SCIO is thrilled to announce Hilary Term 2021 student prize winners.
The prizes include the SCIO Alumni Prize and the de Jager Prizes for British Culture and Research Seminar Essay. The SCIO Alumni Prize is awarded to a student with outstanding academic performance throughout the duration of her or his term or programme. The de Jager Prizes are awarded in recognition of outstanding scholarly work submitted by each awardee during the Scholars’ Semester in Oxford in either the British culture or undergraduate research seminar course.
The prize winners are:
SCIO Alumni Prize: Daniel Moe, Dordt University, Graduation Year: 2022
De Jager prizes for British Culture:
- Terrel Armstrong, Westmont College, Graduation Year: 2022
- Isaac Bleecker, Gordon College, Graduation Year: 2021
De Jager prizes for Research Seminar Essay:
- Morgan Hirchert, Palm Beach Atlantic University, Graduation Year: 2022
- Lanie Johnson, Palm Beach Atlantic University, Graduation Year: 2022
- Madeleine Teel, George Fox University, Graduation Year: 2022
The topics each of the de Jager prize winners explore in their essays prove not only intellectually stimulating and academically robust but also meaningful to personal questions of identity and belief.
When asked about her prize-winning research and essay, Madeleine Teel said she explored the theological and philosophical concept of self-sacrifice as understood by Søren Kierkegaard and Dietrich Bonhoeffer. Teel finds that in Christian circles, the notion of self-sacrifice is used to silence, abuse, or marginalize. However, this weaponized use and understanding of the term differs significantly from Kierkegaard’s and Bonhoeffer’s.
“Kierkegaard and Bonhoeffer believed in the complete sacrifice of the self before God, but since humanity cannot benefit God, no matter how great the sacrifice, the sacrifice of the self before God becomes the fulfilment of the self, due to God’s great love for humanity,” Teel said.
Fellow de Jager prize winner, Terrel Armstrong, also wrote on Kierkegaard but in relation to the philosopher’s concept of the “leap of faith” and how it parallels the philosopher Simone Weil’s. Armstrong said he is intrigued by Kierkegaard’s and Weil’s personalities and faith, as both of these aspects to their personhood exhibit tension in their commitment to believing in a God they cannot understand.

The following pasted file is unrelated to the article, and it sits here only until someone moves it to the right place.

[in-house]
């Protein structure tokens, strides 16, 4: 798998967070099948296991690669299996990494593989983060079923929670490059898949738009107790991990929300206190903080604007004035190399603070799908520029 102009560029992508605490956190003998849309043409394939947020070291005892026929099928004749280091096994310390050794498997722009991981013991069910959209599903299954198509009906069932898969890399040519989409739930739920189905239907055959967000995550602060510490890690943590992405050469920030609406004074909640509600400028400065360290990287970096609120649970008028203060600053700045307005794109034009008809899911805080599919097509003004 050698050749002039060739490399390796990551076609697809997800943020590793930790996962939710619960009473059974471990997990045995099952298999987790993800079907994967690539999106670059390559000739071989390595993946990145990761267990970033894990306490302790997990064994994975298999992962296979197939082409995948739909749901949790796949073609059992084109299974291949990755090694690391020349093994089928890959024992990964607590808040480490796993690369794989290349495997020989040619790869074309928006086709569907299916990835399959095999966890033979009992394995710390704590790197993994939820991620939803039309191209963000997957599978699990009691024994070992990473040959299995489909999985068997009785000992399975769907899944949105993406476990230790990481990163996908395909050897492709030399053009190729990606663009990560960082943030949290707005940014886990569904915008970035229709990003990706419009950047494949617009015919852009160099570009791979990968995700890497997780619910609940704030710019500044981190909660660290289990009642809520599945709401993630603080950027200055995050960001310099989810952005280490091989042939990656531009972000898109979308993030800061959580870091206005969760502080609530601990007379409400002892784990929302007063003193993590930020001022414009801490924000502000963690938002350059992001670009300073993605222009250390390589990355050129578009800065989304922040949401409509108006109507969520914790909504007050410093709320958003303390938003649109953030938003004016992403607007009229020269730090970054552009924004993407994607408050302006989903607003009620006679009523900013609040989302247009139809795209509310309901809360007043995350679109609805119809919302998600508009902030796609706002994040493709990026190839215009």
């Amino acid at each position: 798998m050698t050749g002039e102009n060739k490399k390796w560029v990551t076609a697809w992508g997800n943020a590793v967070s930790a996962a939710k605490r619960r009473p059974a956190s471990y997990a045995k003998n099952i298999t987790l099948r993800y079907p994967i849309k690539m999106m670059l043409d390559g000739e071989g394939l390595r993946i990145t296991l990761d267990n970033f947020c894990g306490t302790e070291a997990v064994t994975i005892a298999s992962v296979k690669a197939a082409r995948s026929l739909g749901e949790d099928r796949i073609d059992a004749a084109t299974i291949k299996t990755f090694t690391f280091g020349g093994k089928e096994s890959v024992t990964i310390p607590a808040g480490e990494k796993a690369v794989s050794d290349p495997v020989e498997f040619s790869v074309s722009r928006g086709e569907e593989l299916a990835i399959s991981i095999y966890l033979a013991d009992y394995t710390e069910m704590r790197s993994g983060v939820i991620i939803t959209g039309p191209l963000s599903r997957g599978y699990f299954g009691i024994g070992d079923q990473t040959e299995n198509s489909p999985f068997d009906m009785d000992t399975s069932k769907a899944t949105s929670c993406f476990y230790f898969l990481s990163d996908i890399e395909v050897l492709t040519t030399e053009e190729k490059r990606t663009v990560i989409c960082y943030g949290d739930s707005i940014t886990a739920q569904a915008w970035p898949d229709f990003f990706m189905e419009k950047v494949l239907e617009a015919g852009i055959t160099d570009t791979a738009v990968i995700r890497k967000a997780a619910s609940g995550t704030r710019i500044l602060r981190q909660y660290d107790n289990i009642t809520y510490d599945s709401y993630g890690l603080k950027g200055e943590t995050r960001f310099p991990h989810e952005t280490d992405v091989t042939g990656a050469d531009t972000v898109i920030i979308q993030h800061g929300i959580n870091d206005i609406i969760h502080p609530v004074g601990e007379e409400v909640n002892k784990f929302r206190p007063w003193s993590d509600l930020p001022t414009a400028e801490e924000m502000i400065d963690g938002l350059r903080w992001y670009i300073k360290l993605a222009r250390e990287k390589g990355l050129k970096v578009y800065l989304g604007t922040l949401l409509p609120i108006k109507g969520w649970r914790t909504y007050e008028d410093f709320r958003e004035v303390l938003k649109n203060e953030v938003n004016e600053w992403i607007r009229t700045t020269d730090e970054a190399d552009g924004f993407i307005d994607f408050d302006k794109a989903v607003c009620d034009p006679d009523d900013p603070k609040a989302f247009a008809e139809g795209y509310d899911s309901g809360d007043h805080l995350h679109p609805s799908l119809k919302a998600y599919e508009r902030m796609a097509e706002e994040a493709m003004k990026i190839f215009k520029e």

Morgan Hirchert’s prize winning essay delves into CS Lewis fiction and Lewis’ concept of Sehnsucht. Lewis defines as an “inherent longing in every human heart” or “joy”, cites Hirchert.
“My essay examined each piece of Lewis’s fiction as I sought to better understand how Lewis uses Sehnsucht as a literary device that brings his signature magic to his work,” said Hirchert.
Lanie Johnson also wrote on Lewis in her essay, specifically The Chronicles of Narnia, in conjunction with J.R.R. Tolkien’s The Lord of the Rings. Johnson’s essay answered the question of how creation stories presented in these works informed the analysis and understanding of their ideological and philosophical underpinnings.
Reflecting on the personal impact this essay had, Johnson says, “Writing the essay was a joy because I think fictional creation stories are key to understanding both in-universe and out-of-universe (i.e., the author’s) understanding of life’s most important questions: “Why do we exist? Why is the world broken? Can all be made right again?””
These are of course a few samples of Hilary Term 2021’s prize-winning essays, but these themes – self-sacrifice, leaps of faith, Sehnsucht or joy and origin stories – may bring perspective to the COVID reality in which we find ourselves.
Hilary Term 2021 was undoubtedly an odd term. Students had limited Bodleian Library access; they kept to six-to-eight person bubbles while living in the Vines; they had tutorials via Zoom. However, despite these challenges and limitations, the students engaged with the Scholars’ Semester in Oxford programme with grace and an eagerness to learn.
Reflecting on his term, SCIO Alumni Prize winner Daniel Moe says, “My time at Oxford was undoubtedly one of the most formative, challenging, and rewarding experiences of my life. The term provided incredible opportunities to intensely research and discuss topics of personal interest with my brilliant tutors and all the exceptional SCIO students and staff, which profoundly shaped my views and ideas and will equip me with invaluable knowledge and skills for my future studies and career.”
Moe continues, “Living in Oxford with its entirely unique culture and history, studying in the beautiful libraries filled with centuries of knowledge, and being challenged to learn in a completely new way also uncovered a more intense drive, inspiration, and enthusiasm for my scholarship than ever. And I know that the perspectives and friendships built during the term will continue to last for a lifetime.”